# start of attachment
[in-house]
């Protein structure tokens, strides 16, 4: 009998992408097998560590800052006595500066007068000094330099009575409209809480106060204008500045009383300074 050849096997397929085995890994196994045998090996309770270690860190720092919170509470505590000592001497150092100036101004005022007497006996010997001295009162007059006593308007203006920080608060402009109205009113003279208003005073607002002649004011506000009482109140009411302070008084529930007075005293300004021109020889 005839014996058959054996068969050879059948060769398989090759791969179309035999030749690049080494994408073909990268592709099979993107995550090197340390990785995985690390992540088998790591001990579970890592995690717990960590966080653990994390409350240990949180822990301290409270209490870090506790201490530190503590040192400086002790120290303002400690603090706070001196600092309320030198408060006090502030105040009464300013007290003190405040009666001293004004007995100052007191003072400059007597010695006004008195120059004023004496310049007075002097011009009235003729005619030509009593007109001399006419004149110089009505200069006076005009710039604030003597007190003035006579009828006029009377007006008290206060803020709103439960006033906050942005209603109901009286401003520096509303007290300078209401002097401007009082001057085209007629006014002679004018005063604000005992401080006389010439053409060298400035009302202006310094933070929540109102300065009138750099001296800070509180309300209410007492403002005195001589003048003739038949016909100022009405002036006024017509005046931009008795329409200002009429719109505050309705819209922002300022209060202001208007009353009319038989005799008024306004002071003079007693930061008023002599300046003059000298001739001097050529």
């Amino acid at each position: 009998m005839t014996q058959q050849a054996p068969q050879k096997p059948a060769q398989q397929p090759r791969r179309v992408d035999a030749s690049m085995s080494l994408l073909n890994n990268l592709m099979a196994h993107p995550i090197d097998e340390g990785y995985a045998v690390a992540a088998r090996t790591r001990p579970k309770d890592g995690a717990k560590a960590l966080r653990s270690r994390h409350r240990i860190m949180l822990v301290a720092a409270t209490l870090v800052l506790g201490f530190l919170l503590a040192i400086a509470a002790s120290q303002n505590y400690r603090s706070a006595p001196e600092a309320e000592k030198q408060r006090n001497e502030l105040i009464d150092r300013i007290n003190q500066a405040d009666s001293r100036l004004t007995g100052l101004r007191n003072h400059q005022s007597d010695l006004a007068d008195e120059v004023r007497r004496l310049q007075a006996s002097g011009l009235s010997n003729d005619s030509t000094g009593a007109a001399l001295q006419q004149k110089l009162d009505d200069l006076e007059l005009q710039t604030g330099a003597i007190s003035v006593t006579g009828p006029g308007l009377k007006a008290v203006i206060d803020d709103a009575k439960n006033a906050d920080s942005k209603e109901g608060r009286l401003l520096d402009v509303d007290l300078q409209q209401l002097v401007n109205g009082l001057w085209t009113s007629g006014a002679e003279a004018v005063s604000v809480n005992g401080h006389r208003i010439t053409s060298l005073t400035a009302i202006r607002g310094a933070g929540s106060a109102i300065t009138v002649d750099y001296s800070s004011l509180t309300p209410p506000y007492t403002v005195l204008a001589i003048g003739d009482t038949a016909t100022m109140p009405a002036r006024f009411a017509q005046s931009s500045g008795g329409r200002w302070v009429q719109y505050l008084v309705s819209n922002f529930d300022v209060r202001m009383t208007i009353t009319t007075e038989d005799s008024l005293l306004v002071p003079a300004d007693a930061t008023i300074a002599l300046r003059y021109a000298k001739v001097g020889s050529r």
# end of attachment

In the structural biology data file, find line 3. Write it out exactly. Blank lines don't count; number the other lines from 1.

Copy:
């Amino acid at each position: 009998m005839t014996q058959q050849a054996p068969q050879k096997p059948a060769q398989q397929p090759r791969r179309v992408d035999a030749s690049m085995s080494l994408l073909n890994n990268l592709m099979a196994h993107p995550i090197d097998e340390g990785y995985a045998v690390a992540a088998r090996t790591r001990p579970k309770d890592g995690a717990k560590a960590l966080r653990s270690r994390h409350r240990i860190m949180l822990v301290a720092a409270t209490l870090v800052l506790g201490f530190l919170l503590a040192i400086a509470a002790s120290q303002n505590y400690r603090s706070a006595p001196e600092a309320e000592k030198q408060r006090n001497e502030l105040i009464d150092r300013i007290n003190q500066a405040d009666s001293r100036l004004t007995g100052l101004r007191n003072h400059q005022s007597d010695l006004a007068d008195e120059v004023r007497r004496l310049q007075a006996s002097g011009l009235s010997n003729d005619s030509t000094g009593a007109a001399l001295q006419q004149k110089l009162d009505d200069l006076e007059l005009q710039t604030g330099a003597i007190s003035v006593t006579g009828p006029g308007l009377k007006a008290v203006i206060d803020d709103a009575k439960n006033a906050d920080s942005k209603e109901g608060r009286l401003l520096d402009v509303d007290l300078q409209q209401l002097v401007n109205g009082l001057w085209t009113s007629g006014a002679e003279a004018v005063s604000v809480n005992g401080h006389r208003i010439t053409s060298l005073t400035a009302i202006r607002g310094a933070g929540s106060a109102i300065t009138v002649d750099y001296s800070s004011l509180t309300p209410p506000y007492t403002v005195l204008a001589i003048g003739d009482t038949a016909t100022m109140p009405a002036r006024f009411a017509q005046s931009s500045g008795g329409r200002w302070v009429q719109y505050l008084v309705s819209n922002f529930d300022v209060r202001m009383t208007i009353t009319t007075e038989d005799s008024l005293l306004v002071p003079a300004d007693a930061t008023i300074a002599l300046r003059y021109a000298k001739v001097g020889s050529r």